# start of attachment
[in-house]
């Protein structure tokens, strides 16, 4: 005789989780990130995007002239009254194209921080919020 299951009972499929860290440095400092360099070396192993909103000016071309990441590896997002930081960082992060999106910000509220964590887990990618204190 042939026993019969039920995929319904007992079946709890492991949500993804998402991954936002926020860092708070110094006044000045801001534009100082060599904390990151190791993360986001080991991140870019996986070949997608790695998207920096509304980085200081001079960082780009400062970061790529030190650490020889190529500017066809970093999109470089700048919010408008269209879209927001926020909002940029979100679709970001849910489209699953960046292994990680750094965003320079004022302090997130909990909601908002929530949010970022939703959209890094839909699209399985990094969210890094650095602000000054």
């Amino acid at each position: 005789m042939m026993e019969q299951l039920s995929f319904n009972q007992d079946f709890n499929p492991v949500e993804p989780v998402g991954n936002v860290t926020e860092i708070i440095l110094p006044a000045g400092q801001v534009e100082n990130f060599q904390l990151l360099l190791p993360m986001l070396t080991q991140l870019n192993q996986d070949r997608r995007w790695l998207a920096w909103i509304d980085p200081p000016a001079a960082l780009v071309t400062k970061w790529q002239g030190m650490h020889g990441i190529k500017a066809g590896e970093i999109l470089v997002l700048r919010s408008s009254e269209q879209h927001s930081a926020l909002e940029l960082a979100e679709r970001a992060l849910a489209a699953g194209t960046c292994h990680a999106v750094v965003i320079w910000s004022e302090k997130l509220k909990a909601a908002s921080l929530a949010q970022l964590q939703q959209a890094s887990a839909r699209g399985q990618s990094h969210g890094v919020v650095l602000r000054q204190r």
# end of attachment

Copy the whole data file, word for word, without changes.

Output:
[in-house]
């Protein structure tokens, strides 16, 4: 005789989780990130995007002239009254194209921080919020 299951009972499929860290440095400092360099070396192993909103000016071309990441590896997002930081960082992060999106910000509220964590887990990618204190 042939026993019969039920995929319904007992079946709890492991949500993804998402991954936002926020860092708070110094006044000045801001534009100082060599904390990151190791993360986001080991991140870019996986070949997608790695998207920096509304980085200081001079960082780009400062970061790529030190650490020889190529500017066809970093999109470089700048919010408008269209879209927001926020909002940029979100679709970001849910489209699953960046292994990680750094965003320079004022302090997130909990909601908002929530949010970022939703959209890094839909699209399985990094969210890094650095602000000054």
């Amino acid at each position: 005789m042939m026993e019969q299951l039920s995929f319904n009972q007992d079946f709890n499929p492991v949500e993804p989780v998402g991954n936002v860290t926020e860092i708070i440095l110094p006044a000045g400092q801001v534009e100082n990130f060599q904390l990151l360099l190791p993360m986001l070396t080991q991140l870019n192993q996986d070949r997608r995007w790695l998207a920096w909103i509304d980085p200081p000016a001079a960082l780009v071309t400062k970061w790529q002239g030190m650490h020889g990441i190529k500017a066809g590896e970093i999109l470089v997002l700048r919010s408008s009254e269209q879209h927001s930081a926020l909002e940029l960082a979100e679709r970001a992060l849910a489209a699953g194209t960046c292994h990680a999106v750094v965003i320079w910000s004022e302090k997130l509220k909990a909601a908002s921080l929530a949010q970022l964590q939703q959209a890094s887990a839909r699209g399985q990618s990094h969210g890094v919020v650095l602000r000054q204190r």